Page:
Changes in Daylight Savings Time Influence Aggression
While many people greatly anticipate gaining an extra hour sleep when Daylight Saving Time officially ends, new research finds that time changes may be accompanied by increased acts of aggression.
Intuitively, becoming more aggressive after losing an hour of sleep (which happens in the Spring) could be rationalized. However, researchers discovered increased acts of aggression actually happen in the Fall when we gain extra snooze time, and then lessen in the Spring.
Experts note that much has been studied about long-term effects of sleep deprivation. For instance, work by University of Pennsylvania’s Adrian Raine, a Professor of Criminology, Psychiatry, and Psychology, connected daytime drowsiness at age 15 to violence at age 24.
In a new study, fourth-year criminology doctoral student Rebecca Umbach wanted to better understand what happens immediately following sleep loss in the short term.
Working with Raine and criminologist Greg Ridgeway, Umbach hypothesized that after a night with an hour less sleep —
like what happens the Monday starting DST in the Spring — people would become more antagonistic.
“In the spring, the day after we move into Daylight Saving Time, there are more car accidents, greater stock market losses, more workplace injury, reduced test scores, and higher suicide rates,” Ridgeway says.
Their research, however, told a different story: On Mondays after the start of DST, the overall assault rate dropped by about three percent, findings the researchers published in the Journal of Experimental Criminology.
Investigators then looked at the fall time change, when we regain that hour of sleep. To their surprise, they found that assaults rose by about three percent the next day — a mirror image of the spring findings. However, they say their supporting evidence here isn’t as robust.
“Sleep problems have previously been associated with increased antisocial and criminal behavior, so we were surprised to find that increased sleep was associated with increased offending,” Raine says.
“This discrepancy is likely due to the fact that 40 to 60 minutes of lost sleep in one night is just not the same as months, or even years, of poor sleep.”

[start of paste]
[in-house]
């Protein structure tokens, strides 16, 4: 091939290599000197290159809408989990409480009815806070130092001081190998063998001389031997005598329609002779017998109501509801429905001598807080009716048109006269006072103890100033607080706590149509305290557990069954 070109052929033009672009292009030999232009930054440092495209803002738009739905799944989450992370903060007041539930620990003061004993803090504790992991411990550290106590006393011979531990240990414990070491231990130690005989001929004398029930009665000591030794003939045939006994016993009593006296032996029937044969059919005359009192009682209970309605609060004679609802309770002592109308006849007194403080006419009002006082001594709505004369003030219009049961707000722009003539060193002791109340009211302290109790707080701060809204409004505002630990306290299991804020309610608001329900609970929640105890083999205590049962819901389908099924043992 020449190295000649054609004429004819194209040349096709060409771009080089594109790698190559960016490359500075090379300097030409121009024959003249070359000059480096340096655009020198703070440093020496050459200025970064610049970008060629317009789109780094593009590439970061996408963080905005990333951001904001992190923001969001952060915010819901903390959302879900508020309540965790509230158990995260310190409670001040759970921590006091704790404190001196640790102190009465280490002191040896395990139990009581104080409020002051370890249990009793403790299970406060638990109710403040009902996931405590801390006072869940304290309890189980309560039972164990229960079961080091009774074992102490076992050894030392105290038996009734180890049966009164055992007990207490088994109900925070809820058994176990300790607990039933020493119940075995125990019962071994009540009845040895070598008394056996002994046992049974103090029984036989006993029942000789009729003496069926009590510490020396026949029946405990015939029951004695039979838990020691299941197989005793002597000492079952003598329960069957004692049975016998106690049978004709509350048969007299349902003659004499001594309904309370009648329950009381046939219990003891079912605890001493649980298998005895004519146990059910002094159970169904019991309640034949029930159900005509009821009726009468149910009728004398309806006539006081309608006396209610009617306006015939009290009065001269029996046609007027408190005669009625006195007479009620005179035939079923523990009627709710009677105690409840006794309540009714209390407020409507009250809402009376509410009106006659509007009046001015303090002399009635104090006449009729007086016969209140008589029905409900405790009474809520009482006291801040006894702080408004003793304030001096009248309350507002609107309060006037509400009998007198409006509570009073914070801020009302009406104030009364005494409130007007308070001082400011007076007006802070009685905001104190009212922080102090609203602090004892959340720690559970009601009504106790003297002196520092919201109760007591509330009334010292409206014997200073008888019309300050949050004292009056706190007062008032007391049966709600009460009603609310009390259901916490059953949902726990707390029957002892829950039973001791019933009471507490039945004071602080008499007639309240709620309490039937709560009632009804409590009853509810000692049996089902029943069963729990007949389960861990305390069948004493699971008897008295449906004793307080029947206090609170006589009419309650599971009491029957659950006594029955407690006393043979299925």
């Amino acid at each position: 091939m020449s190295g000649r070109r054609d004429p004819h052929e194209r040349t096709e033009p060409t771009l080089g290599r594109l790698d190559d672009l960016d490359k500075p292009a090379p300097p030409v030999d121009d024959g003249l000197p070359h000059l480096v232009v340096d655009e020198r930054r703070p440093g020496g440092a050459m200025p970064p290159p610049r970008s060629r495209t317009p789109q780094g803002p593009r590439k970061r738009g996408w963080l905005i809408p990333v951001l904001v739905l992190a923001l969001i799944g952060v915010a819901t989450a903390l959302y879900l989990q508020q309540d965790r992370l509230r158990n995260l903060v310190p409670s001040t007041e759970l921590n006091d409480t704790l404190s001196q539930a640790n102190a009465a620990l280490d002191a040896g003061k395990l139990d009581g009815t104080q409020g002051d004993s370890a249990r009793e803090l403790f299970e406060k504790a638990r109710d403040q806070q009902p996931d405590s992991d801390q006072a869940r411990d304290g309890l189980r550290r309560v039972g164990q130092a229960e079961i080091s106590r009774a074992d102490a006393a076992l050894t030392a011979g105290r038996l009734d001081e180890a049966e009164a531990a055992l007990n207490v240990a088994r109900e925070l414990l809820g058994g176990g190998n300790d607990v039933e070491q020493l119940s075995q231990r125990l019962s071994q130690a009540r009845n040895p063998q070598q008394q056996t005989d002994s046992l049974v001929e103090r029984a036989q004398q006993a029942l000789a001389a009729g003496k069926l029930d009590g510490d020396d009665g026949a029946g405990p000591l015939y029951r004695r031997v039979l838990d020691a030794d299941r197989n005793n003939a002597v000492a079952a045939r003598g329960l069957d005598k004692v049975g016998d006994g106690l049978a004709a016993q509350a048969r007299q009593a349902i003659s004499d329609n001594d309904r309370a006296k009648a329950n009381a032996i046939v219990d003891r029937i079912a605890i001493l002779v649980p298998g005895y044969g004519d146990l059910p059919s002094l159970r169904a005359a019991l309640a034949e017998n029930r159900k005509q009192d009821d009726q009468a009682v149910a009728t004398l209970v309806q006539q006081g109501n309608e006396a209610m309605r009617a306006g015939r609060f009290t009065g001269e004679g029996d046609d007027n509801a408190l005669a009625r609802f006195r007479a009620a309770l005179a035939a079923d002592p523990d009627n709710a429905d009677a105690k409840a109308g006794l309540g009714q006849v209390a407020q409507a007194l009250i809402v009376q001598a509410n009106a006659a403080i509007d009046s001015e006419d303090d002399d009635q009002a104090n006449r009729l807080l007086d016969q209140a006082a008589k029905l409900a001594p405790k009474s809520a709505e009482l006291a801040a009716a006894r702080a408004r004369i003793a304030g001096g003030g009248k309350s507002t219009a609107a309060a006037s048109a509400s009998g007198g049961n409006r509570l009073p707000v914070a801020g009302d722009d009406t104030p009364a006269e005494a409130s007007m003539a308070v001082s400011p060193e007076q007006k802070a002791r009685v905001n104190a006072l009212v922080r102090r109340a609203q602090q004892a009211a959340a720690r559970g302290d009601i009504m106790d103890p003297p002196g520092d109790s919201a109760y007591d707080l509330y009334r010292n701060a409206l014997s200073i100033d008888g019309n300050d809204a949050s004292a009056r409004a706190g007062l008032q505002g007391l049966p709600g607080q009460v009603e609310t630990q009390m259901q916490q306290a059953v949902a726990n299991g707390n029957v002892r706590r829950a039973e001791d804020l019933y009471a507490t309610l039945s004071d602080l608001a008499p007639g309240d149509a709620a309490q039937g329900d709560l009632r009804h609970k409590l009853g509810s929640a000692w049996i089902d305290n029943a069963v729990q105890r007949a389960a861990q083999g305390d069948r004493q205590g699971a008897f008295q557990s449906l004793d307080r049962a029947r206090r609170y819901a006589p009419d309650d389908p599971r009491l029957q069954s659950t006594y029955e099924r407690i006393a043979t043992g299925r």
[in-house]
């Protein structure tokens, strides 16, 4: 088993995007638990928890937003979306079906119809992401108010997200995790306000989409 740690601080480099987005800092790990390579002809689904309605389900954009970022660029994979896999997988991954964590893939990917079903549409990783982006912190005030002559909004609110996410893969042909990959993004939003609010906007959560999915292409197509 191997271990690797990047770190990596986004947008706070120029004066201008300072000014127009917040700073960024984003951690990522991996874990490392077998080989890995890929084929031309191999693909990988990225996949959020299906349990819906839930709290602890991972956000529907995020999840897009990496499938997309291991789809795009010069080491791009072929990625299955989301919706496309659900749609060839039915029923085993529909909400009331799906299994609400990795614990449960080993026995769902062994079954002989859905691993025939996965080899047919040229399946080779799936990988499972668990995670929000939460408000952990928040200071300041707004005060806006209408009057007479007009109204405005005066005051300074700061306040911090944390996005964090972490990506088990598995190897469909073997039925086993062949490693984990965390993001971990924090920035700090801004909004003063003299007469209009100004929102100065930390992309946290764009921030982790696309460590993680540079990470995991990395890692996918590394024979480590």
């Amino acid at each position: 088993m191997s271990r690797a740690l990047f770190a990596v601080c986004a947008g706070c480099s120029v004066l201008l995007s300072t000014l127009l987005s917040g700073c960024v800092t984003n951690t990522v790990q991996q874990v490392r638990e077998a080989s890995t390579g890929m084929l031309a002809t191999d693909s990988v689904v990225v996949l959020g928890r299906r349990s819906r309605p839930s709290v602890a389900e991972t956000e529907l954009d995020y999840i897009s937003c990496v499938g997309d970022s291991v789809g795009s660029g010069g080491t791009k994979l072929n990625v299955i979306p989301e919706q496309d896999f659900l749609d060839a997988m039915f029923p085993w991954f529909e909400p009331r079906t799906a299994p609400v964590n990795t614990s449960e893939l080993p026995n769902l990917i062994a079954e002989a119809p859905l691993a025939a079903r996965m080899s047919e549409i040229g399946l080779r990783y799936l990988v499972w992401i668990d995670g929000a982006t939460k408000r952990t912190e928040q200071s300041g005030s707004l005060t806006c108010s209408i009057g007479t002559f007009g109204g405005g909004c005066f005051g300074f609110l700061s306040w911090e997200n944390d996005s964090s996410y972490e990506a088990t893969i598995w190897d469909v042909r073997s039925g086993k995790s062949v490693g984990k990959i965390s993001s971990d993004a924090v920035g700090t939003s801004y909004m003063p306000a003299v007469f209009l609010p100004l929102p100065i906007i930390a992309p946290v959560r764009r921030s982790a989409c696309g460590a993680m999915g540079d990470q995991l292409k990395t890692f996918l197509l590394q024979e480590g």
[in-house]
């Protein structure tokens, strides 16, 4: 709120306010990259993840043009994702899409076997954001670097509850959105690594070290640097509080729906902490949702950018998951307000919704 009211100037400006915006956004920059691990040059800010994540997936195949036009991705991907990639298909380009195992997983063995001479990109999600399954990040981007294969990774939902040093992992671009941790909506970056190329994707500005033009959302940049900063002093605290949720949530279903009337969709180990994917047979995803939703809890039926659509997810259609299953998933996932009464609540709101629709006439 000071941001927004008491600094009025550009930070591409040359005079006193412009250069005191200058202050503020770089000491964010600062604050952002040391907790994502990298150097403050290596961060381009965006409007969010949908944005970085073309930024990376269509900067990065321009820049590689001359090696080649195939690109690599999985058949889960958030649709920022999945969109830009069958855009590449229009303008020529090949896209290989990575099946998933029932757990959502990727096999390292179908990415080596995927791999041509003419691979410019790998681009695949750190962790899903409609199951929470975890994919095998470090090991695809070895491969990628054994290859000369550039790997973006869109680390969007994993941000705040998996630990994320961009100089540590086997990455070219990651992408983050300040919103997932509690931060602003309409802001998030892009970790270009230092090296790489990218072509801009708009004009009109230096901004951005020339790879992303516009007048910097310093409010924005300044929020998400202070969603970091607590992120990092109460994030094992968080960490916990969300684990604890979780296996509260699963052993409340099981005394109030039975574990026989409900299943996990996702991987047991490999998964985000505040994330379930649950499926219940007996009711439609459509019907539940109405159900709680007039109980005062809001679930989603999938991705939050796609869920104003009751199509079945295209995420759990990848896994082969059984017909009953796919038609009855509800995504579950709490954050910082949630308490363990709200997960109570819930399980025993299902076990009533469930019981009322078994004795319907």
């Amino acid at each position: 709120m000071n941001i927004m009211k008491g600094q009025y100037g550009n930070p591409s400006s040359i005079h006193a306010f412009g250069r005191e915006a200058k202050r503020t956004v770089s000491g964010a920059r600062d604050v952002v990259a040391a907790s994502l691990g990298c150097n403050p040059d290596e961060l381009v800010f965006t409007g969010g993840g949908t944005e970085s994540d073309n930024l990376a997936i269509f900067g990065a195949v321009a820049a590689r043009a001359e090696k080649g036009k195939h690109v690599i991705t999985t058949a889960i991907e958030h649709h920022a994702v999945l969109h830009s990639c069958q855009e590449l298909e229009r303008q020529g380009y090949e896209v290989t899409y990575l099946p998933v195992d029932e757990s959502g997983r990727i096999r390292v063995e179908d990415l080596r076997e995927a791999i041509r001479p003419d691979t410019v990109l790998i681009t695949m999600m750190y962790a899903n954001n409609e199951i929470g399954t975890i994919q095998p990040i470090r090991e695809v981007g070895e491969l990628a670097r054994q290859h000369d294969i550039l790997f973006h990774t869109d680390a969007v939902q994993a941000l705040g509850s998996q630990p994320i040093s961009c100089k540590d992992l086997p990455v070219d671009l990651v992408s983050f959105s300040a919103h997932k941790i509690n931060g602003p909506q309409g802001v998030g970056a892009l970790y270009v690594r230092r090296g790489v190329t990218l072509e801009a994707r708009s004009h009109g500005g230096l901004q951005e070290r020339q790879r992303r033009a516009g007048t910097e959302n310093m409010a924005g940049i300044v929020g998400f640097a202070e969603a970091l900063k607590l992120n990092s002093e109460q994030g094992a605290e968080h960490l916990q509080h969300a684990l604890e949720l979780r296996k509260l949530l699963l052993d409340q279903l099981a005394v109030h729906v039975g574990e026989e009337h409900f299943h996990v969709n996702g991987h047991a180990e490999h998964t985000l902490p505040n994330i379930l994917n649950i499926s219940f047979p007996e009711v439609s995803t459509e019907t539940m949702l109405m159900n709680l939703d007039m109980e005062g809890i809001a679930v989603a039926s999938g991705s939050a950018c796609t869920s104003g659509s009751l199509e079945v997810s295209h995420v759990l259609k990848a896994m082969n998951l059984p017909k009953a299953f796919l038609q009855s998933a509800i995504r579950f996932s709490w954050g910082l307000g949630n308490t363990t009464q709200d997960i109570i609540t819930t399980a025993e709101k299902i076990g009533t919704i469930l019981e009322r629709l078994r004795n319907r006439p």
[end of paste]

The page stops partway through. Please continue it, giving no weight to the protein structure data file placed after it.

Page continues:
Regardless, the researchers say it is challenging to explain why these results occurred. Umbach surmises it may relate to internal biases.
“You think, ‘If I don’t get a lot of sleep, I’m going to be cranky and angry.’ You assume that’s the way you would react,” she says.
“Your intention is to act more aggressively, but your behavior does not reflect that because you’re tired. You’re too lethargic and sleepy to act.”
Daylight Saving Time made for a logical study subject. For one, research has shown that we tend to lose sleep because of the time switch, as opposed to anticipating the shift and going to bed early.
Secondly, nearly any other Monday of the year could, in theory, act as a control; to isolate sleep as the explanatory variable — rather than changes in weather or daylight, say — the Penn researchers chose the Monday the week after each time switch.
Finally, a large database called the National Incident-Based Reporting System tracks the time, date, and details of individual crimes for many cities across the country. The researchers supplemented this with data from New York, Chicago, Los Angeles, and Philadelphia.
Though the researchers don’t currently have plans for follow-up, Raine says anyone who ignores the morning alarm ring might take heed.
“Before we hit that snooze button, perhaps we should stop and think,” he says. “Hit the button and we might end up at least a little grumpier at work, and possibly more aggressive.”
Nauert PhD, R. (2017). Changes in Daylight Savings Time Influence Aggression. Psych Central. Retrieved on March 24, 2018, from https://psychcentral.com/news/2017/10/27/changes-in-daylight-savings-time-influence-aggression/127983.html